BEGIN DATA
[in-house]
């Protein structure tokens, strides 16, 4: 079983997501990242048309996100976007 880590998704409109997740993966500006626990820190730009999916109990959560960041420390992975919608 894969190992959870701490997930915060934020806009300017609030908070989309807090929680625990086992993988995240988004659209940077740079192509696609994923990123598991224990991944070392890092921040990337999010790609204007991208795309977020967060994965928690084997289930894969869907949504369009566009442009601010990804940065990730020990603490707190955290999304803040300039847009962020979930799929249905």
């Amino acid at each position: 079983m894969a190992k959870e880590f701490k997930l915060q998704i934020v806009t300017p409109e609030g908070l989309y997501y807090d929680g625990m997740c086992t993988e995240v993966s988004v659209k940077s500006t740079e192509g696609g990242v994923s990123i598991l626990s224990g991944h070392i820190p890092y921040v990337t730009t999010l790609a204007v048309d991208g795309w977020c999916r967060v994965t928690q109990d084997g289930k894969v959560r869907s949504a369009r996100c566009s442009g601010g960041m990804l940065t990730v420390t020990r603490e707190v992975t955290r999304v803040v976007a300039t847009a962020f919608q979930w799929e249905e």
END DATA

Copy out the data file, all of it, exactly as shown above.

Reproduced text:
[in-house]
């Protein structure tokens, strides 16, 4: 079983997501990242048309996100976007 880590998704409109997740993966500006626990820190730009999916109990959560960041420390992975919608 894969190992959870701490997930915060934020806009300017609030908070989309807090929680625990086992993988995240988004659209940077740079192509696609994923990123598991224990991944070392890092921040990337999010790609204007991208795309977020967060994965928690084997289930894969869907949504369009566009442009601010990804940065990730020990603490707190955290999304803040300039847009962020979930799929249905």
């Amino acid at each position: 079983m894969a190992k959870e880590f701490k997930l915060q998704i934020v806009t300017p409109e609030g908070l989309y997501y807090d929680g625990m997740c086992t993988e995240v993966s988004v659209k940077s500006t740079e192509g696609g990242v994923s990123i598991l626990s224990g991944h070392i820190p890092y921040v990337t730009t999010l790609a204007v048309d991208g795309w977020c999916r967060v994965t928690q109990d084997g289930k894969v959560r869907s949504a369009r996100c566009s442009g601010g960041m990804l940065t990730v420390t020990r603490e707190v992975t955290r999304v803040v976007a300039t847009a962020f919608q979930w799929e249905e």